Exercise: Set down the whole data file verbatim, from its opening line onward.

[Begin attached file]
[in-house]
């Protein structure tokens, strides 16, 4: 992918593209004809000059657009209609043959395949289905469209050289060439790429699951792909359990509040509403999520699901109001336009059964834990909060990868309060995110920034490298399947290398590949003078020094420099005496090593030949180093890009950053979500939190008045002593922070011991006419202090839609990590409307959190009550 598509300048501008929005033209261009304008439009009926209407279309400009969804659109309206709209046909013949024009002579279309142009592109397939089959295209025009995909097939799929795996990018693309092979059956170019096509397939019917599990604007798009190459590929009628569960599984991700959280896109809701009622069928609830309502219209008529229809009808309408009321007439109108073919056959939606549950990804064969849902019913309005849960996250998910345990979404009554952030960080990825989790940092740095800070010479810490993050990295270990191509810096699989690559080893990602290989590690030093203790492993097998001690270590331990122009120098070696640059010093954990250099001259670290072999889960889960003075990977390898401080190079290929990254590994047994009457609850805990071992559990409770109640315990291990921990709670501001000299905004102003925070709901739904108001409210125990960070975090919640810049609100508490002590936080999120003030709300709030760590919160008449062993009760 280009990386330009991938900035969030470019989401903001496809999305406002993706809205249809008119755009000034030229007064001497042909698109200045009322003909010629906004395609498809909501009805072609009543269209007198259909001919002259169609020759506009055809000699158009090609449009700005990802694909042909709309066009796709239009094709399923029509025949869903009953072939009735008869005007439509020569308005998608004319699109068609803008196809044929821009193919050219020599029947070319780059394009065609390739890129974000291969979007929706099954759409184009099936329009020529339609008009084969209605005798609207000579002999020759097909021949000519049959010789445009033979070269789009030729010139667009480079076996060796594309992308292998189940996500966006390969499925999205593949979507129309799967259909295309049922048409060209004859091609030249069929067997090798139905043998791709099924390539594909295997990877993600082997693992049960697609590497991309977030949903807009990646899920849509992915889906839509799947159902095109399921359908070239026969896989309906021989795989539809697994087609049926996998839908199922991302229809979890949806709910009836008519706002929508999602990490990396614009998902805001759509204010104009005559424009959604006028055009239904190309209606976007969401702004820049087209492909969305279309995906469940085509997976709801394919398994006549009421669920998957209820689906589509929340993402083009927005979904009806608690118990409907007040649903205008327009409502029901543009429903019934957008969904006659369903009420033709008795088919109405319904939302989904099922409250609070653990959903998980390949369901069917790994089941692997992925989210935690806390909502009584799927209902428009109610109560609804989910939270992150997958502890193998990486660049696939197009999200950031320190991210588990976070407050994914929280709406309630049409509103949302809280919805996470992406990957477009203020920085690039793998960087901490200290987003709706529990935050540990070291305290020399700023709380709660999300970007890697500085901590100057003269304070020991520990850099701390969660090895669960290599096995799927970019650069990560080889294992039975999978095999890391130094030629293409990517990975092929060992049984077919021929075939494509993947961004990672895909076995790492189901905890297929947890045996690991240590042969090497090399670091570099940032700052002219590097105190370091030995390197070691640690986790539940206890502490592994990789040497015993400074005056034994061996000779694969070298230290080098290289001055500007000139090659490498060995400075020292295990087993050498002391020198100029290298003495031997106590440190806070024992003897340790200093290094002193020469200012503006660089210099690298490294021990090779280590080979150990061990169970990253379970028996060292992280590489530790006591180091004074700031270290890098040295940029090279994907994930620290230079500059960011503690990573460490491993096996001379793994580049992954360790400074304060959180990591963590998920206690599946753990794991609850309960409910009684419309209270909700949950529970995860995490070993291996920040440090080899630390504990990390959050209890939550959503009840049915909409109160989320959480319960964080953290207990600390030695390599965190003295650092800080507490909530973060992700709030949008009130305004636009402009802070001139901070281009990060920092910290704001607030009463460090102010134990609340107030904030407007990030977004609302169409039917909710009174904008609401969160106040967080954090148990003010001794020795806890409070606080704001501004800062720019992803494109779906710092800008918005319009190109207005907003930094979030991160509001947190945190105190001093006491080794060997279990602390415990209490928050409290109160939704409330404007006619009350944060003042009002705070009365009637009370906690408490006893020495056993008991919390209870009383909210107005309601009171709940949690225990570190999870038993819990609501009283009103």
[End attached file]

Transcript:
[in-house]
């Protein structure tokens, strides 16, 4: 992918593209004809000059657009209609043959395949289905469209050289060439790429699951792909359990509040509403999520699901109001336009059964834990909060990868309060995110920034490298399947290398590949003078020094420099005496090593030949180093890009950053979500939190008045002593922070011991006419202090839609990590409307959190009550 598509300048501008929005033209261009304008439009009926209407279309400009969804659109309206709209046909013949024009002579279309142009592109397939089959295209025009995909097939799929795996990018693309092979059956170019096509397939019917599990604007798009190459590929009628569960599984991700959280896109809701009622069928609830309502219209008529229809009808309408009321007439109108073919056959939606549950990804064969849902019913309005849960996250998910345990979404009554952030960080990825989790940092740095800070010479810490993050990295270990191509810096699989690559080893990602290989590690030093203790492993097998001690270590331990122009120098070696640059010093954990250099001259670290072999889960889960003075990977390898401080190079290929990254590994047994009457609850805990071992559990409770109640315990291990921990709670501001000299905004102003925070709901739904108001409210125990960070975090919640810049609100508490002590936080999120003030709300709030760590919160008449062993009760 280009990386330009991938900035969030470019989401903001496809999305406002993706809205249809008119755009000034030229007064001497042909698109200045009322003909010629906004395609498809909501009805072609009543269209007198259909001919002259169609020759506009055809000699158009090609449009700005990802694909042909709309066009796709239009094709399923029509025949869903009953072939009735008869005007439509020569308005998608004319699109068609803008196809044929821009193919050219020599029947070319780059394009065609390739890129974000291969979007929706099954759409184009099936329009020529339609008009084969209605005798609207000579002999020759097909021949000519049959010789445009033979070269789009030729010139667009480079076996060796594309992308292998189940996500966006390969499925999205593949979507129309799967259909295309049922048409060209004859091609030249069929067997090798139905043998791709099924390539594909295997990877993600082997693992049960697609590497991309977030949903807009990646899920849509992915889906839509799947159902095109399921359908070239026969896989309906021989795989539809697994087609049926996998839908199922991302229809979890949806709910009836008519706002929508999602990490990396614009998902805001759509204010104009005559424009959604006028055009239904190309209606976007969401702004820049087209492909969305279309995906469940085509997976709801394919398994006549009421669920998957209820689906589509929340993402083009927005979904009806608690118990409907007040649903205008327009409502029901543009429903019934957008969904006659369903009420033709008795088919109405319904939302989904099922409250609070653990959903998980390949369901069917790994089941692997992925989210935690806390909502009584799927209902428009109610109560609804989910939270992150997958502890193998990486660049696939197009999200950031320190991210588990976070407050994914929280709406309630049409509103949302809280919805996470992406990957477009203020920085690039793998960087901490200290987003709706529990935050540990070291305290020399700023709380709660999300970007890697500085901590100057003269304070020991520990850099701390969660090895669960290599096995799927970019650069990560080889294992039975999978095999890391130094030629293409990517990975092929060992049984077919021929075939494509993947961004990672895909076995790492189901905890297929947890045996690991240590042969090497090399670091570099940032700052002219590097105190370091030995390197070691640690986790539940206890502490592994990789040497015993400074005056034994061996000779694969070298230290080098290289001055500007000139090659490498060995400075020292295990087993050498002391020198100029290298003495031997106590440190806070024992003897340790200093290094002193020469200012503006660089210099690298490294021990090779280590080979150990061990169970990253379970028996060292992280590489530790006591180091004074700031270290890098040295940029090279994907994930620290230079500059960011503690990573460490491993096996001379793994580049992954360790400074304060959180990591963590998920206690599946753990794991609850309960409910009684419309209270909700949950529970995860995490070993291996920040440090080899630390504990990390959050209890939550959503009840049915909409109160989320959480319960964080953290207990600390030695390599965190003295650092800080507490909530973060992700709030949008009130305004636009402009802070001139901070281009990060920092910290704001607030009463460090102010134990609340107030904030407007990030977004609302169409039917909710009174904008609401969160106040967080954090148990003010001794020795806890409070606080704001501004800062720019992803494109779906710092800008918005319009190109207005907003930094979030991160509001947190945190105190001093006491080794060997279990602390415990209490928050409290109160939704409330404007006619009350944060003042009002705070009365009637009370906690408490006893020495056993008991919390209870009383909210107005309601009171709940949690225990570190999870038993819990609501009283009103």